Our biggest holdback on cruising more than once a year right now is our finances; we got hit with some major medical bills over the last 4 years that I'm still paying off, and that's seriously hampered not just our cruising budget, but a lot of the rest of our day-to-day. The good news is that in about 6 or 8 more months, I'm going to have three of the four bills paid off, along with the car we had to buy for my wife when her last one finally gave up the ghost, and that will eliminate a huge amount of monthly expenses that can then go into rebuilding savings and restoring a vacation budget that can pay for 2, maybe even 3 cruises a year. While we prefer balconies, I'm not above staying in an inside cabin if that saves me the money to go on a great itinerary.

In three more years, our oldest will be done with college while the younger one is starting, and we'll effectively be empty-nesters. I'm guessing at that point, combined with the restored savings and cash flow, we'll be stepping up our cruising game as I get closer to retirement.

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Like @Lovetocruise2002, my wife is also a school teacher and I'm a CPA, so we are entirely restricted to cruising in the high premium summer season between late June and early August. We had a 9 year gap between our first cruise on Freedom of the Seas in 2007 and our second on Anthem of the Seas in 2016.  However, since then, we have gotten hooked (the wife says I'm addicted) and have been on 3 cruises, including a B2B on Harmony of the Seas in 2018, in the last 3 years and have two scheduled for 2020.  We are fortunate that we are now empty nesters and also have the means to afford going on cruises, but as a CPA, I'm still very conscious of how much we spend on vacations and am always trying to make sure we don't overspend. We try to book as early as possible and scour the website regularly for any deals. Also, we both feel like the ship is our vacation destination, so we are able to keep our costs down by not doing a lot of excursions.  When we do decide to try an excursion, we search the cruise planner for sales/deals on extras that we would like and we only buy them when we feel they are at a price-point we feel is worth it to us. On our last cruise on Navigator of the Seas, we won our royal-up bid for a JS and got the drink package for the first time ever, and we loved it.  Now, i'm fighting an internal battle between my inner cost-conscious CPA and my new found desire to just say YOLO when it comes to cruising.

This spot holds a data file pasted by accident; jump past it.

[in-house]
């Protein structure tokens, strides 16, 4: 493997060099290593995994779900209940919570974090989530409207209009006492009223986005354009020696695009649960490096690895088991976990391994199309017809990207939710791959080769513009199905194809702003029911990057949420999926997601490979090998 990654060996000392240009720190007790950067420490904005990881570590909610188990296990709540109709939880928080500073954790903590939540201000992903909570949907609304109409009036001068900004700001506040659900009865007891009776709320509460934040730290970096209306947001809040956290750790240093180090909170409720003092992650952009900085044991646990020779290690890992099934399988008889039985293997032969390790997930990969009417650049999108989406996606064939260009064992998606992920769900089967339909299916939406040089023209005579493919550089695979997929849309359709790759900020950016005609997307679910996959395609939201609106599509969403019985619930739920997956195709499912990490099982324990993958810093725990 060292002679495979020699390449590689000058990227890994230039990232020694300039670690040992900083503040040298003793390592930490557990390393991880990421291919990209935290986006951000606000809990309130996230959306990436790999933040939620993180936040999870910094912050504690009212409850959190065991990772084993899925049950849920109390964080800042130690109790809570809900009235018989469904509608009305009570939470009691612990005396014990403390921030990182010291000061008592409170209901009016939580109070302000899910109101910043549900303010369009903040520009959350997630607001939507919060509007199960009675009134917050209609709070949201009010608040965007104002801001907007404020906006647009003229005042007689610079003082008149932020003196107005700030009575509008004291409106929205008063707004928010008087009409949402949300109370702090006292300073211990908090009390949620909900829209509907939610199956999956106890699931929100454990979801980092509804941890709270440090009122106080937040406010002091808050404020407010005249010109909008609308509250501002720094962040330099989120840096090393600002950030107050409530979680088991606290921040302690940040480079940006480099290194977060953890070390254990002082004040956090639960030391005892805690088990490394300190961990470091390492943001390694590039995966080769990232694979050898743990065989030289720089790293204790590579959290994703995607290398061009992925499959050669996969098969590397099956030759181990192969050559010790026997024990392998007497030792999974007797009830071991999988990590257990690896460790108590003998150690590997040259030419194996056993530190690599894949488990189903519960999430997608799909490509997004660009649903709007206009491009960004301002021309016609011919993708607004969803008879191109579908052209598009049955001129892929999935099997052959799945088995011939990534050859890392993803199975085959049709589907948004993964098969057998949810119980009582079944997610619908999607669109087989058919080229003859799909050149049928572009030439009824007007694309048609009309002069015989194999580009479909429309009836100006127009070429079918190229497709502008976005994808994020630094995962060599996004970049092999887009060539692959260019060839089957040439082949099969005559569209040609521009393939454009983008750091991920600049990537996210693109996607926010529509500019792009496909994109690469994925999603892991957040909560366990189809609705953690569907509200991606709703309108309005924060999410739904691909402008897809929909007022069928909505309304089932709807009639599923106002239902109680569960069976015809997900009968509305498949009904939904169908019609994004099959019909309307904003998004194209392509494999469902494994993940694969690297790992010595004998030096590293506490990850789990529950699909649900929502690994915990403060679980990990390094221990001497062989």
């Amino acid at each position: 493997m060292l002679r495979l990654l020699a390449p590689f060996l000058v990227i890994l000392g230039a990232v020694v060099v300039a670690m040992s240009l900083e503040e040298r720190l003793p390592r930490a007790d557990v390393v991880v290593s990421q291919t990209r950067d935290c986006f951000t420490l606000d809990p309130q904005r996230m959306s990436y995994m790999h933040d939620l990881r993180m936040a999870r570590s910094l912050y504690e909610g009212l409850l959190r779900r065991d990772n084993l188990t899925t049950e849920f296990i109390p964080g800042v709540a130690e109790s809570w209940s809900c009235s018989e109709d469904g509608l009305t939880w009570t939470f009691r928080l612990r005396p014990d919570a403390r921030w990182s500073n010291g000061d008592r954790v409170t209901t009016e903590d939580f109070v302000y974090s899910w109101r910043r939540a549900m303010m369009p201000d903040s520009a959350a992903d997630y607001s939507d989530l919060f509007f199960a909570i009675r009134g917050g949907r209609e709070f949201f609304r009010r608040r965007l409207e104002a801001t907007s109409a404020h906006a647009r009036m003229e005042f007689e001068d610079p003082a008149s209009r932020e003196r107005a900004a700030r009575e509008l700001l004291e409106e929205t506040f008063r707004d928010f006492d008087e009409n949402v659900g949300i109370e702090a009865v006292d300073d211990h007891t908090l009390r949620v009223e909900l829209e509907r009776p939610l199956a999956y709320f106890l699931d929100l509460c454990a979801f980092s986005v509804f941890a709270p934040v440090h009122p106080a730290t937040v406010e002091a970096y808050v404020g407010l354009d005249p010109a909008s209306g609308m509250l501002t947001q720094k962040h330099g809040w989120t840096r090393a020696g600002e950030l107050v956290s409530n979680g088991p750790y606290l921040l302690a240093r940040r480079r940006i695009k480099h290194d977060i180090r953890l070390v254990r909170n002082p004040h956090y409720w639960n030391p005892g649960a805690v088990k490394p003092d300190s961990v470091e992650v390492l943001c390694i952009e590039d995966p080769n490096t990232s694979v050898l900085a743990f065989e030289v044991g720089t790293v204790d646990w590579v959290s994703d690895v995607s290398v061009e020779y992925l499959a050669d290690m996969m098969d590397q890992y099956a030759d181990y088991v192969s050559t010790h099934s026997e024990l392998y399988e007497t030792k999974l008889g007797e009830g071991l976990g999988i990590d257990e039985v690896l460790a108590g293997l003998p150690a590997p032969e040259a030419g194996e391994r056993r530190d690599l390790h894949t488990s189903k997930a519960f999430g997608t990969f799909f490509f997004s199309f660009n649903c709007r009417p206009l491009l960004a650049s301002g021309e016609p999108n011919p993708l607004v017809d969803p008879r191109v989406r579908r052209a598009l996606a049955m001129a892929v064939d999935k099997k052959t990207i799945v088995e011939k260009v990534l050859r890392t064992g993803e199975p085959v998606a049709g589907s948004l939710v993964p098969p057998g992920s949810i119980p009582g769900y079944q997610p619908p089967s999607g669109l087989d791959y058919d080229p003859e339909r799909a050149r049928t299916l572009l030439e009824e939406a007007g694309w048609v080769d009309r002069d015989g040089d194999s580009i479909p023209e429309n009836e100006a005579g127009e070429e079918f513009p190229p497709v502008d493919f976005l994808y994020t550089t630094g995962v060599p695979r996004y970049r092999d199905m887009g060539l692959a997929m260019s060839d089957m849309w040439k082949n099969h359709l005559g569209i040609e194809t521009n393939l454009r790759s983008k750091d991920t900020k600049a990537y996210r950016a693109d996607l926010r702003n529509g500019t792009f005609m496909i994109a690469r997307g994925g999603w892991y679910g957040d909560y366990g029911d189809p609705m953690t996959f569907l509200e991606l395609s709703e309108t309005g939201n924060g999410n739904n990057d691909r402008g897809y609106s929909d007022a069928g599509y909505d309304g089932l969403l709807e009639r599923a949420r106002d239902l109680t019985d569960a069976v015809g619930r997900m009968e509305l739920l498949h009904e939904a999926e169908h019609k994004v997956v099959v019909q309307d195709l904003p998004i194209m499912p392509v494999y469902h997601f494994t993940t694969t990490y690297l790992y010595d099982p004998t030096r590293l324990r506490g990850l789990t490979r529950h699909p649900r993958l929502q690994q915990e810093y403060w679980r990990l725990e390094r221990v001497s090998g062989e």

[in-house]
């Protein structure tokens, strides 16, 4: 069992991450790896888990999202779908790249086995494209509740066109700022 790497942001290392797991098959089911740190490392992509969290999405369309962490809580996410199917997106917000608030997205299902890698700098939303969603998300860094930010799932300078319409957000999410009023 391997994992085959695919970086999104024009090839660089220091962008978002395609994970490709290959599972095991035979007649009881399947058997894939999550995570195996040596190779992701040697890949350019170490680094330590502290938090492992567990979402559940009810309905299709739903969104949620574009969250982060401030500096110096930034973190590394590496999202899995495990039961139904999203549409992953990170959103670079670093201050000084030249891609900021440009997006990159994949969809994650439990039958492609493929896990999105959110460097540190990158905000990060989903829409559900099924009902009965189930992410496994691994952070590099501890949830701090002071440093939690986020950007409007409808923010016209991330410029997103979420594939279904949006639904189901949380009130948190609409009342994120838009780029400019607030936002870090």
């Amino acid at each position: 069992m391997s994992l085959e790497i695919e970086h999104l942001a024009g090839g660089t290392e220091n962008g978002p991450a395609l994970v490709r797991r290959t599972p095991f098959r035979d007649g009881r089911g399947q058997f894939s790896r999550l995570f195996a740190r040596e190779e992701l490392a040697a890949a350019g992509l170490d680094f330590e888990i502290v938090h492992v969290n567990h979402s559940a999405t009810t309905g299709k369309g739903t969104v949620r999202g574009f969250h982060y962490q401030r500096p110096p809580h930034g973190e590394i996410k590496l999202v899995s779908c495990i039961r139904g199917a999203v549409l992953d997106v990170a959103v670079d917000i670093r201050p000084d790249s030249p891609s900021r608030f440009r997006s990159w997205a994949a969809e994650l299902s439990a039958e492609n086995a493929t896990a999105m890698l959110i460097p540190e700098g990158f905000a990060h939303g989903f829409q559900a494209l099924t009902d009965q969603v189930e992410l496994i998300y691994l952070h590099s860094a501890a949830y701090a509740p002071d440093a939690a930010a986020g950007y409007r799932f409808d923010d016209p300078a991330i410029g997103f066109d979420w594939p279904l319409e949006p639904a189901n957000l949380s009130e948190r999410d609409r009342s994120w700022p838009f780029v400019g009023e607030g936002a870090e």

maybe the wife is right - i need help.....

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Took my first Royal cruise this year. When the decision was made to do this overtime became my life. All extra pay went into a separate account opened just for vacation. This helped motivate me to keep working 7 days a week for 6 months a few weekends off due to exhaustion. But having a separate bank account just for vacation was very helpful. I don't get anywhere near what many others get for vacation time. So when we vacation it's the best we can afford at the time. Next year we are doing the group cruise and Alaska cruise. Being final payment is months a way it allows for us to save for months. The nice thing is if you stay below Grand suite (maybe wrong) you only need a small deposit. The further out you can plan a cruise the more time you have to pay, thus you can get multiple cruises booked at the lowest fare. Since supply and demand really is a factor in cruising. 

 

Use a travel agent because if there's a problem the t/a can help and do the leg work. MEI is a sponsor for this blog but use whatever agent you are comfortable with. If you are willing to keep checking the price of your cruise you can try Costco travel they give a portion of the commission back to you in the form of Costco gift card. But you don't get a dedicated t/a you ARE the t/a so to speak. As I found out the hard way. 

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Great topic, and I think a lot of the responses are interesting to look at.  I certainly get this question a lot, and there are definitely a few factors or decisions that factor greatly into one's ability to cruise a lot.

1. Living in Florida (or near an embarkation port). No cost to fly saves soooo much money, and opens up a great deal of cruising opportunities.

2. Choosing to cruise over other vacations: In my opinion, cruising a lot means forgoing other types of vacations/trips that may otherwise eat into your time off.

3. For those that cruise more than twice a year, I think finding deals is a major component as well. If you cruise 1-2 times a year, I think you can afford to pick from almost any sailing out there and be able to afford it.  Once you start using up fingers on your hand to count the number of cruises in a year, you have to start playing the "find a deal" game.

Did I mention living in Florida really helps?